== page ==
Games Gazette Logo
The 2011 FRED Distribution - Gryphon Games version of the great Sid Sackson’s design is excellent in production with   choice of pieces and colours. It has bright, strong, colourful trading / market boards and 100 equally colourful glass stone beads, 45 cards and a special die.
 
The original game was first published, to my knowledge, in 1967 and has been revisited several times since. If you don’t own a copy then my advice would be, unless you are a collector of classics, to pick up a copy of this Gryphon Games delightful design.
 
 
The Market boards are shuffled and 2 randomly taken and placed side by side on the table. Then the wares cards are shuffled and split into 4 equal decks which are placed in a row above or under the Market boards. Here there seems to be a minor error or oversight in the rules - from the pictures it looks like (and indeed plays like) the top card of each stack should be face up - indeed if it isn’t you cannot play the game; however, there is no mention in the rules of turning the cards face up.
 
On their turn the player rolls the die. They take the stone of the colour rolled or of their choice if they roll the Magic Lamp icon. Having taken a stone they can then trade it in according to the Market, so for example, one white stone may be worth 2 red stones. 
 
The player can trade using stones previously collected and stones collected in their current turn, as long as they have stones they can trade. 
The idea is to collect the right assortment of 5 stones to buy one of the cards on display. As soon as a player buys a card they score points - noted down accordingly. The number of points scored depends on the number of stones the purchasing player has remaining.
 
Example of a Market Board.
 
If the player has 3 or more stones remaining the card scores 1 point (unless the card has a star on it, in which case it scores 2 points). Two gems remaining scores 2 or 3 points, one gem = 3 or 5 points and no gems, 5 or 8 points.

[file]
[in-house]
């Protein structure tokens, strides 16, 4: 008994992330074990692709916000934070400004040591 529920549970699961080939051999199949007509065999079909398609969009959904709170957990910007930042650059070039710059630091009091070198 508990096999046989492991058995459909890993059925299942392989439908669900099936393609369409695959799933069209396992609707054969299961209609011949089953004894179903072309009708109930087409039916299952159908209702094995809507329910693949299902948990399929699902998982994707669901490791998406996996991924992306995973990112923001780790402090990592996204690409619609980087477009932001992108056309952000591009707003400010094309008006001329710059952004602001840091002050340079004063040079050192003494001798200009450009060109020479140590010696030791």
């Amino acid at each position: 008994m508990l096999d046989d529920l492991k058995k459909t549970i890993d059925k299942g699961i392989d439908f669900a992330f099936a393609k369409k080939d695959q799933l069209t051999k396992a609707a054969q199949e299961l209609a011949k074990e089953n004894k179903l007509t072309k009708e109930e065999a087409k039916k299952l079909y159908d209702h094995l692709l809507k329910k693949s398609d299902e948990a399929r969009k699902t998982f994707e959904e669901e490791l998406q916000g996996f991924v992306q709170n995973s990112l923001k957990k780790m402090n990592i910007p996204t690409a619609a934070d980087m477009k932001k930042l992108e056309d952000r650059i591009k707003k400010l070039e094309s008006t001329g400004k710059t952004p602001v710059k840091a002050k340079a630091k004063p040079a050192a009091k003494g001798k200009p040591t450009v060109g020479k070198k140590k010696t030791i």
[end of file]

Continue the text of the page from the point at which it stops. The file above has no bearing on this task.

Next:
The game ending mechanic is that when two stacks of cards are exhausted the player with the highest total of points wins. The scoring for the cards with a star on them changes once the first deck is exhausted - this is clearly shown on the reference card.
 
Sid Sackson once said (or is reported as saying) that a good game should be simple to learn, take 90 minutes or less to play and yet have many tactical possibilities. To me that says that every game shouldn’t play exactly the same; BAZAAR certainly isn’t the same game every time.
 
This is an extremely good trading game that plays with a little luck - the roll of the die and the turn of the card - and a fair amount of skill and judgement.
 
BAZAAR is ideal for players aged 8+ as suggested but 7 year olds from a family that plays games regularly will have no problems with it. A game with up to 6 players takes no more than 45 minutes to complete.
 
FRED Distribution is an umbrella company that publishes a superb range of new and tried and tested games.
 
© Chris Baylis 2011-2021